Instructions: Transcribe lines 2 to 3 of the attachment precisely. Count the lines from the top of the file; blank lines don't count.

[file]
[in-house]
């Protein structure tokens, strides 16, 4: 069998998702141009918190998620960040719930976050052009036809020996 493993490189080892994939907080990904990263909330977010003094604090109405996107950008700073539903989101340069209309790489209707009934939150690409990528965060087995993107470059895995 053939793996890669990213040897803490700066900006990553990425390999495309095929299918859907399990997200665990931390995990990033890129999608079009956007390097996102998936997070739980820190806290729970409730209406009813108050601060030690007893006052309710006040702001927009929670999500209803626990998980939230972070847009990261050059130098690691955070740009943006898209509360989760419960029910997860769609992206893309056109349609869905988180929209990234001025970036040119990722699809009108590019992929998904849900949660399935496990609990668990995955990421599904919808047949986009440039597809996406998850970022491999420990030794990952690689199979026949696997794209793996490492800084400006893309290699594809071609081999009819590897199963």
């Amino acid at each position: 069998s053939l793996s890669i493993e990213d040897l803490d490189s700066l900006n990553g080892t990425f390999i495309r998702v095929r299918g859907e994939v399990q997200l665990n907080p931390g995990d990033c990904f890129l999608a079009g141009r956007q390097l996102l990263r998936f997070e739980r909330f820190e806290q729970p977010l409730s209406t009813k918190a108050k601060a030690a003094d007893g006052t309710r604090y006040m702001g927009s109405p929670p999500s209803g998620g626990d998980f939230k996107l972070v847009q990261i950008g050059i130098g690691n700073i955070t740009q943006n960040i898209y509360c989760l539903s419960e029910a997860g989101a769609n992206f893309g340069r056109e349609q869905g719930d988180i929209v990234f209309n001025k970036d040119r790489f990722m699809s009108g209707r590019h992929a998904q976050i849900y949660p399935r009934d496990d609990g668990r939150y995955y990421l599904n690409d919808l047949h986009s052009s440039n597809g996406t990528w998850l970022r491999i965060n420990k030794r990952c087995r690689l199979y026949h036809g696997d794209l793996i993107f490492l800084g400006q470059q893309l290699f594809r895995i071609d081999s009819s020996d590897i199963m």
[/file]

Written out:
């Protein structure tokens, strides 16, 4: 069998998702141009918190998620960040719930976050052009036809020996 493993490189080892994939907080990904990263909330977010003094604090109405996107950008700073539903989101340069209309790489209707009934939150690409990528965060087995993107470059895995 053939793996890669990213040897803490700066900006990553990425390999495309095929299918859907399990997200665990931390995990990033890129999608079009956007390097996102998936997070739980820190806290729970409730209406009813108050601060030690007893006052309710006040702001927009929670999500209803626990998980939230972070847009990261050059130098690691955070740009943006898209509360989760419960029910997860769609992206893309056109349609869905988180929209990234001025970036040119990722699809009108590019992929998904849900949660399935496990609990668990995955990421599904919808047949986009440039597809996406998850970022491999420990030794990952690689199979026949696997794209793996490492800084400006893309290699594809071609081999009819590897199963």
């Amino acid at each position: 069998s053939l793996s890669i493993e990213d040897l803490d490189s700066l900006n990553g080892t990425f390999i495309r998702v095929r299918g859907e994939v399990q997200l665990n907080p931390g995990d990033c990904f890129l999608a079009g141009r956007q390097l996102l990263r998936f997070e739980r909330f820190e806290q729970p977010l409730s209406t009813k918190a108050k601060a030690a003094d007893g006052t309710r604090y006040m702001g927009s109405p929670p999500s209803g998620g626990d998980f939230k996107l972070v847009q990261i950008g050059i130098g690691n700073i955070t740009q943006n960040i898209y509360c989760l539903s419960e029910a997860g989101a769609n992206f893309g340069r056109e349609q869905g719930d988180i929209v990234f209309n001025k970036d040119r790489f990722m699809s009108g209707r590019h992929a998904q976050i849900y949660p399935r009934d496990d609990g668990r939150y995955y990421l599904n690409d919808l047949h986009s052009s440039n597809g996406t990528w998850l970022r491999i965060n420990k030794r990952c087995r690689l199979y026949h036809g696997d794209l793996i993107f490492l800084g400006q470059q893309l290699f594809r895995i071609d081999s009819s020996d590897i199963m």